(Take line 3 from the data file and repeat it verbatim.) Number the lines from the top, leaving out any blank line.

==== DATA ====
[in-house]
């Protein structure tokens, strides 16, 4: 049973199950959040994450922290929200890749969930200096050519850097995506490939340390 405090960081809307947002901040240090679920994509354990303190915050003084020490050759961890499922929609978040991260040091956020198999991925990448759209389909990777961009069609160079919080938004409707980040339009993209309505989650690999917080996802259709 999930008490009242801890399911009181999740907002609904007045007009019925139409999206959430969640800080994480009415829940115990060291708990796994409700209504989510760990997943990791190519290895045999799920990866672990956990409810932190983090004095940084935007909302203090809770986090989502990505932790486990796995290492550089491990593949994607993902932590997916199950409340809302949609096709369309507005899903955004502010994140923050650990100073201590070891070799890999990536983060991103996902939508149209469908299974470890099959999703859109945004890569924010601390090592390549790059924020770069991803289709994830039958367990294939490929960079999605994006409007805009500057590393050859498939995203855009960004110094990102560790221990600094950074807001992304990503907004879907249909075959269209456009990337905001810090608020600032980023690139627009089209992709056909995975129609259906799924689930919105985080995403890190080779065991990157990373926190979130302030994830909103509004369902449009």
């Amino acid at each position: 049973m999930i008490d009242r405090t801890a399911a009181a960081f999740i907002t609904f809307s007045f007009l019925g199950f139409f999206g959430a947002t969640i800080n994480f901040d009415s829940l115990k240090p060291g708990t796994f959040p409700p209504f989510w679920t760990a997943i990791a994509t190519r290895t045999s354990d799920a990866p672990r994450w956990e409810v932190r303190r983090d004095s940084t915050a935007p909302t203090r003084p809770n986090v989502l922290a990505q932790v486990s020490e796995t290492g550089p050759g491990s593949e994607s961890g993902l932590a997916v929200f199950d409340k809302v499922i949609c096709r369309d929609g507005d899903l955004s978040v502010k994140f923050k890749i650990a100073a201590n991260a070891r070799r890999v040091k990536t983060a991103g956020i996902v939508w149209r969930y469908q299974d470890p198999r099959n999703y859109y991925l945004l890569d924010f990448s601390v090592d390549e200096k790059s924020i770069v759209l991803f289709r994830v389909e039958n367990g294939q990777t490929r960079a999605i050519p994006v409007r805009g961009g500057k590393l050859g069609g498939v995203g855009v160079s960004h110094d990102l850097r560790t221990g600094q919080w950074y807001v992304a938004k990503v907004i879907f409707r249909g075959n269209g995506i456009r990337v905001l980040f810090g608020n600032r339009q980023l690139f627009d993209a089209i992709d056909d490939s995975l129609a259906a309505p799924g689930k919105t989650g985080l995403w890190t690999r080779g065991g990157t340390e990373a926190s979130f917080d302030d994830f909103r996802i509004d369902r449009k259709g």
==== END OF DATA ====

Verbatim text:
């Amino acid at each position: 049973m999930i008490d009242r405090t801890a399911a009181a960081f999740i907002t609904f809307s007045f007009l019925g199950f139409f999206g959430a947002t969640i800080n994480f901040d009415s829940l115990k240090p060291g708990t796994f959040p409700p209504f989510w679920t760990a997943i990791a994509t190519r290895t045999s354990d799920a990866p672990r994450w956990e409810v932190r303190r983090d004095s940084t915050a935007p909302t203090r003084p809770n986090v989502l922290a990505q932790v486990s020490e796995t290492g550089p050759g491990s593949e994607s961890g993902l932590a997916v929200f199950d409340k809302v499922i949609c096709r369309d929609g507005d899903l955004s978040v502010k994140f923050k890749i650990a100073a201590n991260a070891r070799r890999v040091k990536t983060a991103g956020i996902v939508w149209r969930y469908q299974d470890p198999r099959n999703y859109y991925l945004l890569d924010f990448s601390v090592d390549e200096k790059s924020i770069v759209l991803f289709r994830v389909e039958n367990g294939q990777t490929r960079a999605i050519p994006v409007r805009g961009g500057k590393l050859g069609g498939v995203g855009v160079s960004h110094d990102l850097r560790t221990g600094q919080w950074y807001v992304a938004k990503v907004i879907f409707r249909g075959n269209g995506i456009r990337v905001l980040f810090g608020n600032r339009q980023l690139f627009d993209a089209i992709d056909d490939s995975l129609a259906a309505p799924g689930k919105t989650g985080l995403w890190t690999r080779g065991g990157t340390e990373a926190s979130f917080d302030d994830f909103r996802i509004d369902r449009k259709g």